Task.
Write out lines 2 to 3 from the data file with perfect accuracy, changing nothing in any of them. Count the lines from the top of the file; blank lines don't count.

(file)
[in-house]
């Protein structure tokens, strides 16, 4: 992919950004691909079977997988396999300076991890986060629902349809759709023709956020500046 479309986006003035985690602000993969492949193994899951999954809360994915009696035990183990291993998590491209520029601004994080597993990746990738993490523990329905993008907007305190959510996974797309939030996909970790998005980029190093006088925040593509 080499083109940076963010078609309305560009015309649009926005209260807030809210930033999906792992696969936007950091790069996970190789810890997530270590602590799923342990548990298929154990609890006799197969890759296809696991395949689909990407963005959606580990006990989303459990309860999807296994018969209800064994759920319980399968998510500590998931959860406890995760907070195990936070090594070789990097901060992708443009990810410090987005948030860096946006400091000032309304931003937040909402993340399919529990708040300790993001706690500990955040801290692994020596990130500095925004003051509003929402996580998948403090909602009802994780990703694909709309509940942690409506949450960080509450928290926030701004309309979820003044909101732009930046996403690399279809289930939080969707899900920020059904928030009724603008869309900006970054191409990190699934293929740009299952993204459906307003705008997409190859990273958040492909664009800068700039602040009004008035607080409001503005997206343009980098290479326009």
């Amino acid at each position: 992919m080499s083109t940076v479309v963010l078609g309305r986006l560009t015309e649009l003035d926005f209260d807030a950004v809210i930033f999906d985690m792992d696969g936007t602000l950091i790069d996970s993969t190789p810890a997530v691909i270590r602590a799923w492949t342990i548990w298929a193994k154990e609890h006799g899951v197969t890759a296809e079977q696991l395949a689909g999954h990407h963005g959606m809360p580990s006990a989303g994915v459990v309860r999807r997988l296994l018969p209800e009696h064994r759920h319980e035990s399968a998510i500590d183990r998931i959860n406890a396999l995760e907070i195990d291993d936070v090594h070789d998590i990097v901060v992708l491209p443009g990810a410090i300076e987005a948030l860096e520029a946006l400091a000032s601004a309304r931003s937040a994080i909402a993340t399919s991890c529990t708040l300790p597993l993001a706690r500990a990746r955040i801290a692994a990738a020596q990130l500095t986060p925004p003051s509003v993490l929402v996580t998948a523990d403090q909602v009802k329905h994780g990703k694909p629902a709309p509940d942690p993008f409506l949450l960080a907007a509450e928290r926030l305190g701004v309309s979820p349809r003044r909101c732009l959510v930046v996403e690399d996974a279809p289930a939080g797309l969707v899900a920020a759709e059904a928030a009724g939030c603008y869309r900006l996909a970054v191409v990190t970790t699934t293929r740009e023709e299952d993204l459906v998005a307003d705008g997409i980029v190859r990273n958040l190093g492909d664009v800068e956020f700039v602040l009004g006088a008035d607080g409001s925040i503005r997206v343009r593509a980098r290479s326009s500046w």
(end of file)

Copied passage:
């Protein structure tokens, strides 16, 4: 992919950004691909079977997988396999300076991890986060629902349809759709023709956020500046 479309986006003035985690602000993969492949193994899951999954809360994915009696035990183990291993998590491209520029601004994080597993990746990738993490523990329905993008907007305190959510996974797309939030996909970790998005980029190093006088925040593509 080499083109940076963010078609309305560009015309649009926005209260807030809210930033999906792992696969936007950091790069996970190789810890997530270590602590799923342990548990298929154990609890006799197969890759296809696991395949689909990407963005959606580990006990989303459990309860999807296994018969209800064994759920319980399968998510500590998931959860406890995760907070195990936070090594070789990097901060992708443009990810410090987005948030860096946006400091000032309304931003937040909402993340399919529990708040300790993001706690500990955040801290692994020596990130500095925004003051509003929402996580998948403090909602009802994780990703694909709309509940942690409506949450960080509450928290926030701004309309979820003044909101732009930046996403690399279809289930939080969707899900920020059904928030009724603008869309900006970054191409990190699934293929740009299952993204459906307003705008997409190859990273958040492909664009800068700039602040009004008035607080409001503005997206343009980098290479326009």
């Amino acid at each position: 992919m080499s083109t940076v479309v963010l078609g309305r986006l560009t015309e649009l003035d926005f209260d807030a950004v809210i930033f999906d985690m792992d696969g936007t602000l950091i790069d996970s993969t190789p810890a997530v691909i270590r602590a799923w492949t342990i548990w298929a193994k154990e609890h006799g899951v197969t890759a296809e079977q696991l395949a689909g999954h990407h963005g959606m809360p580990s006990a989303g994915v459990v309860r999807r997988l296994l018969p209800e009696h064994r759920h319980e035990s399968a998510i500590d183990r998931i959860n406890a396999l995760e907070i195990d291993d936070v090594h070789d998590i990097v901060v992708l491209p443009g990810a410090i300076e987005a948030l860096e520029a946006l400091a000032s601004a309304r931003s937040a994080i909402a993340t399919s991890c529990t708040l300790p597993l993001a706690r500990a990746r955040i801290a692994a990738a020596q990130l500095t986060p925004p003051s509003v993490l929402v996580t998948a523990d403090q909602v009802k329905h994780g990703k694909p629902a709309p509940d942690p993008f409506l949450l960080a907007a509450e928290r926030l305190g701004v309309s979820p349809r003044r909101c732009l959510v930046v996403e690399d996974a279809p289930a939080g797309l969707v899900a920020a759709e059904a928030a009724g939030c603008y869309r900006l996909a970054v191409v990190t970790t699934t293929r740009e023709e299952d993204l459906v998005a307003d705008g997409i980029v190859r990273n958040l190093g492909d664009v800068e956020f700039v602040l009004g006088a008035d607080g409001s925040i503005r997206v343009r593509a980098r290479s326009s500046w």